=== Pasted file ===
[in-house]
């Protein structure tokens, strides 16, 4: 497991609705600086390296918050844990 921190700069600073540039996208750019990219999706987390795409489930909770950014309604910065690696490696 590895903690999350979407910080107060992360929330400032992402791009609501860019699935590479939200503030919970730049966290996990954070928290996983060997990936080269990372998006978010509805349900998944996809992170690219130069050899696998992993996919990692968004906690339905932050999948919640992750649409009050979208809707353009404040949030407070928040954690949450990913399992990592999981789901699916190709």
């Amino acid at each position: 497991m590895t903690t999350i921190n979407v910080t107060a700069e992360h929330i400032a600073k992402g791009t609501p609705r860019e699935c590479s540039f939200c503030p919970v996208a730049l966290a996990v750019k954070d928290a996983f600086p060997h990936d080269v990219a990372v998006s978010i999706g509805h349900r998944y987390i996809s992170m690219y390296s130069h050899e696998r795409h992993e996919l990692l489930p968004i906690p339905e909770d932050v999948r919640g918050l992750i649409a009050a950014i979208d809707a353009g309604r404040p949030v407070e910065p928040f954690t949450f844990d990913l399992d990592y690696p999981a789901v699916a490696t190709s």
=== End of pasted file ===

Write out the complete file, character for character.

[in-house]
């Protein structure tokens, strides 16, 4: 497991609705600086390296918050844990 921190700069600073540039996208750019990219999706987390795409489930909770950014309604910065690696490696 590895903690999350979407910080107060992360929330400032992402791009609501860019699935590479939200503030919970730049966290996990954070928290996983060997990936080269990372998006978010509805349900998944996809992170690219130069050899696998992993996919990692968004906690339905932050999948919640992750649409009050979208809707353009404040949030407070928040954690949450990913399992990592999981789901699916190709």
């Amino acid at each position: 497991m590895t903690t999350i921190n979407v910080t107060a700069e992360h929330i400032a600073k992402g791009t609501p609705r860019e699935c590479s540039f939200c503030p919970v996208a730049l966290a996990v750019k954070d928290a996983f600086p060997h990936d080269v990219a990372v998006s978010i999706g509805h349900r998944y987390i996809s992170m690219y390296s130069h050899e696998r795409h992993e996919l990692l489930p968004i906690p339905e909770d932050v999948r919640g918050l992750i649409a009050a950014i979208d809707a353009g309604r404040p949030v407070e910065p928040f954690t949450f844990d990913l399992d990592y690696p999981a789901v699916a490696t190709s």